Gregg flat out sucked today, which will only add logs to the fire of fans who hate him, and want him out of the closers role. There are no words that I can give to even begin to defend Gregg at this point, because today’s game was inexcusable. How he could blow the game that badly is beyond me. For the past few games, he has been solid and actually looked like he had his job locked down, and then he goes out there and drops this disaster of an outing. The calls for Marmol to be the new closer are already starting, as are a few calls for Guzman to take the job. However, this game will not be the final nail in Gregg’s job as closer. He will have more chances to do the job before Piniella yanks him from the closers job.
Finally, Telander wrote an article on Friday about steroids, and brought up Theriot’s name. During the course of the article, he half heartedly accused Theriot of using steroids. However, he only brought up his name tongue in cheek, and only to make his point that now everyone in baseball should now be a suspect. The downside, he has now marked Theriot as a steroid user, even if he didn’t mean to, he has now tarnished Theriot’s career. Take a look at Theriot’s body and tell me he is a user. He is listed at 5’11” and around 170 pounds, yet he is going to have to walk around with the whispers of steroid use following him. Good job Telander, way to bring down someone to make a point. Just because he is performing above expectations, you had to single him out. Why not call out a slugger who at least looks like a possible candidate. Such players like Albert Pujols from the St. Louis Cardinals, or Ryan Howard from the Philadelphia Phillies. Don’t get me wrong, I am NOT saying that they are users, but they would fit the image of a steroid abuser more then Theriot ever could.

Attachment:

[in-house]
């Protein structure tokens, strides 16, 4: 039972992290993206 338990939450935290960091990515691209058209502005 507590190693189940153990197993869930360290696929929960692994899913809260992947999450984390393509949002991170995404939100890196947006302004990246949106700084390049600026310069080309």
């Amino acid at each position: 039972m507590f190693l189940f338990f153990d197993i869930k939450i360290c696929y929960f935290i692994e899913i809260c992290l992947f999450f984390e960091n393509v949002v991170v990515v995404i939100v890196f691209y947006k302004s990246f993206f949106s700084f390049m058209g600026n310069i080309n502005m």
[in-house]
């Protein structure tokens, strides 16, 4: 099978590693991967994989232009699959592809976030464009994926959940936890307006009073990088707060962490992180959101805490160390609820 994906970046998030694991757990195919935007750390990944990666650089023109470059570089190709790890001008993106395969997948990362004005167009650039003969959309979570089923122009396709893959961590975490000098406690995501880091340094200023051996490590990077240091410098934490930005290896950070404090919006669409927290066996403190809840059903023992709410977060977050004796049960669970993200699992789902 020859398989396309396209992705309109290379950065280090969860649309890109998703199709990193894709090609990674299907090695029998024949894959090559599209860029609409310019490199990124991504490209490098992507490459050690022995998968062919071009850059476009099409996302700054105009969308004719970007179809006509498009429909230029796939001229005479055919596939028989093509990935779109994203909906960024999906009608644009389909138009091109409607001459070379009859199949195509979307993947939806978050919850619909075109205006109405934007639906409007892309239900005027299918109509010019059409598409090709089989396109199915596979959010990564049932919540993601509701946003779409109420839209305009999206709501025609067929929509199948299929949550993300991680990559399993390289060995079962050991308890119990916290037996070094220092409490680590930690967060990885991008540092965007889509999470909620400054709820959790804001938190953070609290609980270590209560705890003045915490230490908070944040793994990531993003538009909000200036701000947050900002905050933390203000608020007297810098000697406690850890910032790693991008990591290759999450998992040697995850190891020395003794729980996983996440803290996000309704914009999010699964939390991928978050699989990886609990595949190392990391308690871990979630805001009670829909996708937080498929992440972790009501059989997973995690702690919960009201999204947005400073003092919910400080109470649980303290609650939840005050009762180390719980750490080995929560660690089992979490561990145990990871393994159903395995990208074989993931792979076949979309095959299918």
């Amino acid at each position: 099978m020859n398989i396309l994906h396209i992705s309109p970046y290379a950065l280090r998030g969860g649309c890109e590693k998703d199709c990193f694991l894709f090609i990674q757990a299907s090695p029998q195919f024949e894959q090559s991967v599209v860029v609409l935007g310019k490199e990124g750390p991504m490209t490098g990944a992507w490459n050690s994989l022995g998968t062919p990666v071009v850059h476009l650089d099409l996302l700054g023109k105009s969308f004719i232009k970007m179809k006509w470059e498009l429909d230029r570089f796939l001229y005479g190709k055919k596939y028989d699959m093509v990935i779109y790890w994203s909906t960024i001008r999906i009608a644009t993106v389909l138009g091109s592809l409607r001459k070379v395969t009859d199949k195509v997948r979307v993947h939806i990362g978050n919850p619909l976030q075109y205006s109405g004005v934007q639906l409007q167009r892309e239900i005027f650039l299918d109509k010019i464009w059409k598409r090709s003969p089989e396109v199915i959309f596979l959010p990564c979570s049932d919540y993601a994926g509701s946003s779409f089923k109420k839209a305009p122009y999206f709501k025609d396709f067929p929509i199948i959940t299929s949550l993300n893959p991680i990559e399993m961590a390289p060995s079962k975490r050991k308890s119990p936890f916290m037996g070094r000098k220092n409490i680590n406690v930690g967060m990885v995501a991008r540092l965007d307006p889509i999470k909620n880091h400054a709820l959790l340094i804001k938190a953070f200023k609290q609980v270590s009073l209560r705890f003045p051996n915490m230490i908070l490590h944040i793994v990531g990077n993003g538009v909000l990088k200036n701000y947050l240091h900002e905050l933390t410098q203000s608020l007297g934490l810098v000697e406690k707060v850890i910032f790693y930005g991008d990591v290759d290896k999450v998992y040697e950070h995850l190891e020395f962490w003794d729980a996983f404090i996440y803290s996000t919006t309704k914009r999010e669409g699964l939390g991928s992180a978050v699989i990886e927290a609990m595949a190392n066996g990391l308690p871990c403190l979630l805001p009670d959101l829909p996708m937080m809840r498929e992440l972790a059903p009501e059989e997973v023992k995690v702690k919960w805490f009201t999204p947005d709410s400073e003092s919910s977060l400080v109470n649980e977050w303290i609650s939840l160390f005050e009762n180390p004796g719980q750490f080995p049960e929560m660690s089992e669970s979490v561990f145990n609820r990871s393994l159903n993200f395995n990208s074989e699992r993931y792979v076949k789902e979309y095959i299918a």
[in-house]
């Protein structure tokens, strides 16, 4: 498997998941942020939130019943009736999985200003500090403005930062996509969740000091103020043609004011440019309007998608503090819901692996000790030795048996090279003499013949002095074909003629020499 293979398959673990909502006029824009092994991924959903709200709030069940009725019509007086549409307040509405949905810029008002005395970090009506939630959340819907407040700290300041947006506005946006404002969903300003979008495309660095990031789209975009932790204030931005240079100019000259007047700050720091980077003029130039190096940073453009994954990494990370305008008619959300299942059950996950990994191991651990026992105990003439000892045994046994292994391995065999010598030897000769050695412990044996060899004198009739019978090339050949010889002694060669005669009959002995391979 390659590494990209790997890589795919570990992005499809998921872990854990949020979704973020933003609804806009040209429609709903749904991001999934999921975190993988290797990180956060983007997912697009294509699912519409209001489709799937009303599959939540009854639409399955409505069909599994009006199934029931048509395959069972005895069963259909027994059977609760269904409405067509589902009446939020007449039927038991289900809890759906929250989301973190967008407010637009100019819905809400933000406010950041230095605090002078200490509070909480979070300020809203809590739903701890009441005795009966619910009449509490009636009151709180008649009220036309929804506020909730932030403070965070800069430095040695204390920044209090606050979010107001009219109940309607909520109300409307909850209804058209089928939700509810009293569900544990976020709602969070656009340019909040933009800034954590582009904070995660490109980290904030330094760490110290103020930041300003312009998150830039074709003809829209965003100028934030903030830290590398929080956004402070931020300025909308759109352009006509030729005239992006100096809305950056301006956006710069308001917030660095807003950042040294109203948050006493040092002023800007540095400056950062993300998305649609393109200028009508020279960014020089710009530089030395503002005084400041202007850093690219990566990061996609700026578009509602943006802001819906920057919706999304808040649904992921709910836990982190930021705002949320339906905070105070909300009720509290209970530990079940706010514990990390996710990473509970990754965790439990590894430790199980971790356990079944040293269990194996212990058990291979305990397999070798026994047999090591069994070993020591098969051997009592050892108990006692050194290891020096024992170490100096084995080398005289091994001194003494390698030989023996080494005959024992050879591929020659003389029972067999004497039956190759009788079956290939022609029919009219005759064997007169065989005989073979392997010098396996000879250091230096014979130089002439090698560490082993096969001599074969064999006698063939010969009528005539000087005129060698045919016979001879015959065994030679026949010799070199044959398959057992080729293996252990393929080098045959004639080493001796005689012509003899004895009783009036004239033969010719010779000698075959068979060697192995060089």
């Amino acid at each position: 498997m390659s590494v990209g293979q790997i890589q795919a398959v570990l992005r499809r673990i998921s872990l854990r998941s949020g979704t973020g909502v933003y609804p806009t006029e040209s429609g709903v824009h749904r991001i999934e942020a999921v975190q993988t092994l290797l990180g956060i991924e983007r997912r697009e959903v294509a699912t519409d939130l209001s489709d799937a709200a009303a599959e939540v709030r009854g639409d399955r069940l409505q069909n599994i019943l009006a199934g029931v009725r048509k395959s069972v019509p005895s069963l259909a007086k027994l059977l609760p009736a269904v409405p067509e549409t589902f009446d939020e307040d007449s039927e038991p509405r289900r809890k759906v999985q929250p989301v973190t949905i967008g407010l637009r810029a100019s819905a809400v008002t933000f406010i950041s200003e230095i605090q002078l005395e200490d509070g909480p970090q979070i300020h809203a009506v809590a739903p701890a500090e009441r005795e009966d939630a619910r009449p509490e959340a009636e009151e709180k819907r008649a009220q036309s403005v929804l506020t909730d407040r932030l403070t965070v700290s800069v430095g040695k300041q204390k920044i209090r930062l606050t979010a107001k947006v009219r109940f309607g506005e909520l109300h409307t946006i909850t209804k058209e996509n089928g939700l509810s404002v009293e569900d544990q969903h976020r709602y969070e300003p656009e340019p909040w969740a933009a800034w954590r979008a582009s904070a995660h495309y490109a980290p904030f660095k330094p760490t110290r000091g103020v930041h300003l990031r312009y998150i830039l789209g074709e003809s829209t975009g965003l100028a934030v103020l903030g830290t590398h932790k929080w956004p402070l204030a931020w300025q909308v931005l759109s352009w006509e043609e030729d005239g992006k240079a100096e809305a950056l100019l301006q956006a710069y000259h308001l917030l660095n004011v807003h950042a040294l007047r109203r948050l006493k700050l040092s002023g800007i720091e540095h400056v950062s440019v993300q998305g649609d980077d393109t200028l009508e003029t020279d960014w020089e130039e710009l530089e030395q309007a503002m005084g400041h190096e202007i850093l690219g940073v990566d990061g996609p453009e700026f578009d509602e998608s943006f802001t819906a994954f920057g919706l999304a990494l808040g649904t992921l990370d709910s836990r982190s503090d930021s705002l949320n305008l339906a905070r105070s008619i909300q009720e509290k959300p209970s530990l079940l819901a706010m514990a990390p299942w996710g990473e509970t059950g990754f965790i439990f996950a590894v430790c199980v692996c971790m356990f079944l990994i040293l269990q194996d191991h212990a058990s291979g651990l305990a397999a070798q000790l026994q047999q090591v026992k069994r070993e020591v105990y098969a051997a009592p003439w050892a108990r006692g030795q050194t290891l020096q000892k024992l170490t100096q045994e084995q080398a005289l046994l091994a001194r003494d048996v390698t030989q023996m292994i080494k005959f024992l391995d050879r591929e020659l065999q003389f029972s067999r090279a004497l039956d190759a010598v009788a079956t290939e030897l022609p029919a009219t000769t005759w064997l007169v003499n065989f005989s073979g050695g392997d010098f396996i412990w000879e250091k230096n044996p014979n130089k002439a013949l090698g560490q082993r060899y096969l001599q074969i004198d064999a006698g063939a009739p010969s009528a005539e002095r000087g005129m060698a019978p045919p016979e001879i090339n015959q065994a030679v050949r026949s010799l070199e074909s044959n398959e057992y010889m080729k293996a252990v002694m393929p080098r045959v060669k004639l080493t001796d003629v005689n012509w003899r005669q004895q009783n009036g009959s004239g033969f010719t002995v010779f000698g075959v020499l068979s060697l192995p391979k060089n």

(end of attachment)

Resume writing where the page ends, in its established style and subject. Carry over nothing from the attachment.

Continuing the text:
Like I said, these past few days have been crazy, and a lot has gone down. I am sure things will continue to get crazy throughout the season, after all, this wouldn’t be a Cubs season without a lot of craziness following the team around, don’t you agree?
The Chicago Cubs have swept their first series of the year, beating the San Diego Padres in a three game set. Perhaps the timing is just a coincidence, but the sweep comes on the very first series the Cubs have played without Aramis Ramirez. Maybe, just maybe the Cubs will be able to keep pace with the rest of the National League Central. Or maybe the Padres are just really really bad. No matter the reason you lean towards, the Cubs are doing exactly what they need to do while Ramirez is on the disabled list. That is winning games by having everyone else pick up their own games. There is no single player who deserves credit, as they have all been team wins.